The Boeing solar power satellites could be constructed either in low Earth orbit for later shipment to the higher geosynchronous orbit or constructed directly at the higher orbit. Large space freighters, known as heavy-lift launch vehicles, would carry out-sized cargo pallets into low Earth orbit, where these pallets would be deposited and directed to docking stations at a space construction base. A modified Space Shuttle Orbiter could carry the personnel needed on the orbiting construction site (much as the International Space Station is constructed today).

The early studies indicated that the revenue from one solar power satellite, producing 10,000 megawatts of electricity sold at a rate of 40 mills per kilowatt hour, would produce $105 billion in 30 years. Forty-five satellites would produce more than $4.7 trillion, less than the cost of electricity generated by the oil-burning electricity generation plants. Solar power satellites, a Boeing press release pointed out in 1982, might be expensive to bring on line but would not be dependent on fuel costs. The sun's rays are free.

Boeing asked Congress to embark on a carefully phased plan that would progress from concept definition to technology verification to subscale demonstration. At the time, the greatest apparent stumbling block seemed to be political rather than technological. NASA's first priority was space rather than energy. The Department of Energy was not involved with research involving space. By the 1990s, when the continued conflicts around the world's oil-producing countries highlighted the need for new sources of energy, strong advocates for solar power satellites were in the Department of Defense. Using fossil fuels to power military bases and power trucks and airplanes was becoming increasingly expensive, so reducing DOD energy costs would contribute to national security.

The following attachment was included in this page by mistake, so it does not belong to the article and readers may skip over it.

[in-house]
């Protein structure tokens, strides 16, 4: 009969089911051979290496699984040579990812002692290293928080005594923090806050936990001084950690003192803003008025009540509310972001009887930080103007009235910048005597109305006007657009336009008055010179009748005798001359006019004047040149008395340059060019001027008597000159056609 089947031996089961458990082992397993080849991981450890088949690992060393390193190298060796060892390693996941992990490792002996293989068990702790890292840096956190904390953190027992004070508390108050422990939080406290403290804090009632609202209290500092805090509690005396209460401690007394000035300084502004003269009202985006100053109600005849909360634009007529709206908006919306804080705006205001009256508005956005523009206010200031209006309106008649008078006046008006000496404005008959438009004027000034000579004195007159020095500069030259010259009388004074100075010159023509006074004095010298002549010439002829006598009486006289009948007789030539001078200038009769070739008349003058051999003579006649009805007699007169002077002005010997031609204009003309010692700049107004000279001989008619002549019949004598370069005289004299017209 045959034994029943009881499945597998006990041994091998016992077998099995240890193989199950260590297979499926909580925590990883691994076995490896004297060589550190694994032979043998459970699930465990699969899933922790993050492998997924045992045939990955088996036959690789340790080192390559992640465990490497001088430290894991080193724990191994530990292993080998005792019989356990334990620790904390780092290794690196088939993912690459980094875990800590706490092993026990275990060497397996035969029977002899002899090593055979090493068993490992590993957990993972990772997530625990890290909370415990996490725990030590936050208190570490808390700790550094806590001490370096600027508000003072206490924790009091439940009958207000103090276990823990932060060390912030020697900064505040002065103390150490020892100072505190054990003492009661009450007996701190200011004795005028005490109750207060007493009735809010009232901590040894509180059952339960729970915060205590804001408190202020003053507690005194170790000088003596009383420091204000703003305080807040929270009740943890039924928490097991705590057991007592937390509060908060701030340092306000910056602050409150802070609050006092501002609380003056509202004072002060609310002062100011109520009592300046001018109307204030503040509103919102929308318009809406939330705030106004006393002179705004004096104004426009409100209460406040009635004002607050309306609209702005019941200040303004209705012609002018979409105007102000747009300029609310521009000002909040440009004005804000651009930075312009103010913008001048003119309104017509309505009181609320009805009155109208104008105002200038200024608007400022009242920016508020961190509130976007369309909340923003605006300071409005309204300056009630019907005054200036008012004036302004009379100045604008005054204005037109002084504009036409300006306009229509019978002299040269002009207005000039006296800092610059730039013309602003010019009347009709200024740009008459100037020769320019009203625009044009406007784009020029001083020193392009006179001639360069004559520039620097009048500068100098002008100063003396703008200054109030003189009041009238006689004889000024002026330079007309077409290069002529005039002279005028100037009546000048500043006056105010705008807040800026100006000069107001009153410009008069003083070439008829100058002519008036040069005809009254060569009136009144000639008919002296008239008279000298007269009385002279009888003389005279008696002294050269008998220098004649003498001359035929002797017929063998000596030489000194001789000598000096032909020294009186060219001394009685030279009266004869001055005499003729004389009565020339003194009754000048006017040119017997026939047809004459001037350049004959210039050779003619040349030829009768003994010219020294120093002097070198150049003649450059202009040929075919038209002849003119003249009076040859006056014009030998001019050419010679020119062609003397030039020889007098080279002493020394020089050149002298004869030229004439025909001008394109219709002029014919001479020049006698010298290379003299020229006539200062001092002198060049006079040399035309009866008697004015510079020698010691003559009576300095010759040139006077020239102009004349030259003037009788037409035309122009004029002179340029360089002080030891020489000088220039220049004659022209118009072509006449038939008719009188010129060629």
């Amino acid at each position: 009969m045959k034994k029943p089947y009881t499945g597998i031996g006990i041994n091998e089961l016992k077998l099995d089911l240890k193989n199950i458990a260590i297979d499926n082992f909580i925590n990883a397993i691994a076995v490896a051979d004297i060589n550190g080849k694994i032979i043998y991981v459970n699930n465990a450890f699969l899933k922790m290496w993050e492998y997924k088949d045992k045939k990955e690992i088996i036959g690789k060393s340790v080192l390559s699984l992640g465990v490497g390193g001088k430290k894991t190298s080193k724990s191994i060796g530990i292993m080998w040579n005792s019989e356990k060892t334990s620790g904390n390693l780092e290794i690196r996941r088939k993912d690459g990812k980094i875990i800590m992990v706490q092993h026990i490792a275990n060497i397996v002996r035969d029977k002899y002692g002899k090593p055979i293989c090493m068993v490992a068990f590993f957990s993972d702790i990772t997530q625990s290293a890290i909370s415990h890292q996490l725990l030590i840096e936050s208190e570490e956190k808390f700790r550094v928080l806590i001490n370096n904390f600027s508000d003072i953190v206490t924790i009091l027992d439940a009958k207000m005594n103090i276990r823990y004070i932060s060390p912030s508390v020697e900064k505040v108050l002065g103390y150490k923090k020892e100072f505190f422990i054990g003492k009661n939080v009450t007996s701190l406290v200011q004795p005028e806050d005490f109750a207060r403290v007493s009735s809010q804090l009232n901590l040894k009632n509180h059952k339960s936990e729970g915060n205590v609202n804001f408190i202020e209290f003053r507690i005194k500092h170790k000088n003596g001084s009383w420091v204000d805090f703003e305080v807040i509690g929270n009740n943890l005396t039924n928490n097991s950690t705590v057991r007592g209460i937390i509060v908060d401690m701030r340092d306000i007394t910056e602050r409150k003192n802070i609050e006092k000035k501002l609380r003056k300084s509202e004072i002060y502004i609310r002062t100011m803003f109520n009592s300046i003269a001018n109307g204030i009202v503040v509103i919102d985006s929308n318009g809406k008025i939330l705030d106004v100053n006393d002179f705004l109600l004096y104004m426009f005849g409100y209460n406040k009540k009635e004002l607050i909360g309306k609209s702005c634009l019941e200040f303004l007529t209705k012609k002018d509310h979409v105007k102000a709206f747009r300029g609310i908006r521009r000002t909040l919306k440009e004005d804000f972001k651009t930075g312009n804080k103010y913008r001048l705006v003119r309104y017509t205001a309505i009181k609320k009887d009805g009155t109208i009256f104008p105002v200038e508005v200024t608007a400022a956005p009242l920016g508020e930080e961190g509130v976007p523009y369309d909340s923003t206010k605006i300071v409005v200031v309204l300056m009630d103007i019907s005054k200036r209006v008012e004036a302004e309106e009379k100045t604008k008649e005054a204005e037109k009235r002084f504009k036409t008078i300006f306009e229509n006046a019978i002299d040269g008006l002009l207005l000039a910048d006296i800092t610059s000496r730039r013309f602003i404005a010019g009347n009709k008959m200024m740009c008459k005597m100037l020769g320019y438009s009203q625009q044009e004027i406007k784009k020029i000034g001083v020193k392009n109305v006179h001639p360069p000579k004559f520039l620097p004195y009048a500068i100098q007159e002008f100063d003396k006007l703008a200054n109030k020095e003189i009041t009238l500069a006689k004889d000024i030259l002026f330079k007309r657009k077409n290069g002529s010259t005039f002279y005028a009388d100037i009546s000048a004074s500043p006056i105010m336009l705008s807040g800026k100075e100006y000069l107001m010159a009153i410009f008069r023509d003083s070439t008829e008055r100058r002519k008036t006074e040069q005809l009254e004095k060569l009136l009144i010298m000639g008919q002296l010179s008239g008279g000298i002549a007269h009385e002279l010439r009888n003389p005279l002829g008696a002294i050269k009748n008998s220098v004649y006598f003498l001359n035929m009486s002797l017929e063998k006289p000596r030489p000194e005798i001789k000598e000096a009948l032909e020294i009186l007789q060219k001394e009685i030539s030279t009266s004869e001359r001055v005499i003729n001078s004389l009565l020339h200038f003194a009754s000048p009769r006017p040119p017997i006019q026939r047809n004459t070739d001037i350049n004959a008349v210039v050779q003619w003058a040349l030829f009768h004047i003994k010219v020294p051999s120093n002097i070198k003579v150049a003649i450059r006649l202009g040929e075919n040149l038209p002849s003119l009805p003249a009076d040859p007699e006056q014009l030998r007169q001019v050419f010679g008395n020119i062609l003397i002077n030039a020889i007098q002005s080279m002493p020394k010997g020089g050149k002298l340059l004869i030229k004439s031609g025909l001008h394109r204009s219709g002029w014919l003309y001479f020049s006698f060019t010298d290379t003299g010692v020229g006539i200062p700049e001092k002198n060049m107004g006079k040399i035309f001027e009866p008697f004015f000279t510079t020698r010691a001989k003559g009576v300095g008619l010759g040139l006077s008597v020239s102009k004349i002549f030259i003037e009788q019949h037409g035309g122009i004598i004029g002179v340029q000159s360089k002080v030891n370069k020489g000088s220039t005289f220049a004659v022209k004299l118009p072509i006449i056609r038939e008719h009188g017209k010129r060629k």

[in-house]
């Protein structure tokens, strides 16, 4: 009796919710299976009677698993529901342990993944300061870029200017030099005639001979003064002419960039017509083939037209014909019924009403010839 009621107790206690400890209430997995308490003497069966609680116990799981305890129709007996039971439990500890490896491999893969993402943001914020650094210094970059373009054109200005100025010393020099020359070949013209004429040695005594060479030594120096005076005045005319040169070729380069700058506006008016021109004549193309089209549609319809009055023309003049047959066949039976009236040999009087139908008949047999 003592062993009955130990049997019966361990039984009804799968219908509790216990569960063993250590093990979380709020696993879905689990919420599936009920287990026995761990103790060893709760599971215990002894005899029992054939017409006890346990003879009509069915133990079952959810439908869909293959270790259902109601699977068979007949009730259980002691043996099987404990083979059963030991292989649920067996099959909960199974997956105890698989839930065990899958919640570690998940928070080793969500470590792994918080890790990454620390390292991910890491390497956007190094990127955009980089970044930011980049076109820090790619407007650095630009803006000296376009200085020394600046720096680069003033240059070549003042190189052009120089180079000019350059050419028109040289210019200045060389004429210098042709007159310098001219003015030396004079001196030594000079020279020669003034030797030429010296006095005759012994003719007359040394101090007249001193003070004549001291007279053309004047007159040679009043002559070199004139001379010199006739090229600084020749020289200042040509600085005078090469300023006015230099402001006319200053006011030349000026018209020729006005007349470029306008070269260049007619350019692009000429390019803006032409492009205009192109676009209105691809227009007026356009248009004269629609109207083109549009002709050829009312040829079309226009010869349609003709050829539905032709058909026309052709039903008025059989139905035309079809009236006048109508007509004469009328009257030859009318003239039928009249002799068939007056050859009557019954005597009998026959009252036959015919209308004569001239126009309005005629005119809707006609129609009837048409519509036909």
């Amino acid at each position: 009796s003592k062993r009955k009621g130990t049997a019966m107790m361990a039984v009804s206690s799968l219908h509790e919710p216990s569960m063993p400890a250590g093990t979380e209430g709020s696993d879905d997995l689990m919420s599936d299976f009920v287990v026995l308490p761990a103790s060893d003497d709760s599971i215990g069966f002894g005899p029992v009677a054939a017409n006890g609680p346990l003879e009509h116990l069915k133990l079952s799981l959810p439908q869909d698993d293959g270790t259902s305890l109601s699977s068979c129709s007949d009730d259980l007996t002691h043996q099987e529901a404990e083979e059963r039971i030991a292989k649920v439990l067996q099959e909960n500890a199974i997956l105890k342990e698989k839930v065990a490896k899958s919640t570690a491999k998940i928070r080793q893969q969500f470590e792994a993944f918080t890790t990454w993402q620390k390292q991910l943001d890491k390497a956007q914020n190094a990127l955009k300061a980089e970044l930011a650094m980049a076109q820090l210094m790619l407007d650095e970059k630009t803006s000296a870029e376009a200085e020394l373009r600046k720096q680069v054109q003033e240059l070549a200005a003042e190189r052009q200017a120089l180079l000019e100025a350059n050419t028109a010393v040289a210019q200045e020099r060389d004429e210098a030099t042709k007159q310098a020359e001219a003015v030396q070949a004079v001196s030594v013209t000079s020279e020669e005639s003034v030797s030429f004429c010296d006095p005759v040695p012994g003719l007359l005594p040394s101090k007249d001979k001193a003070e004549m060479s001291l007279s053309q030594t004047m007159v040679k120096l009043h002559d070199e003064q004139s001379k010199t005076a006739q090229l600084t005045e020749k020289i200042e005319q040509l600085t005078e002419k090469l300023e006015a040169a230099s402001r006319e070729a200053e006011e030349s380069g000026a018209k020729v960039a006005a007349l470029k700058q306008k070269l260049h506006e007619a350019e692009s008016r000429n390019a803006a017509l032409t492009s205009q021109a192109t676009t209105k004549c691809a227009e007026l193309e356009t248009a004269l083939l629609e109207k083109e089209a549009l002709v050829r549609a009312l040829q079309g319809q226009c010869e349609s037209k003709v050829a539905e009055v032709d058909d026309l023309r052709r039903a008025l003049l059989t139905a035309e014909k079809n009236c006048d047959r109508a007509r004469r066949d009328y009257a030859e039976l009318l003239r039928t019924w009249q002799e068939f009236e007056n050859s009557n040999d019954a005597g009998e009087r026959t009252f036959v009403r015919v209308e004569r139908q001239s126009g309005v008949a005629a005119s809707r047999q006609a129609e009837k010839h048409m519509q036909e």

In 1995, NASA began a "Fresh Look" study of space solar power techniques and concepts; in 1998, Congress authorized modest funding for further concept definition and technology development. The future of sun power brightened again during the energy crisis of 2007, when the National Security Space Office of the U.S. Department of Defense formed a study group of 13 leading research organizations and space advocacy groups. The group recommended that space-based solar power receive substantial national investment as a way to meet the country's future energy needs. The Space Solar Alliance for Future Energy formed to advocate investment in space-based solar power technologies to address the planet's future energy needs. In October 2008, the Air Force Research Laboratory sponsored a workshop on "The State of Space Solar Power Technology" to examine ongoing research into a space-centric, beamed-power energy system.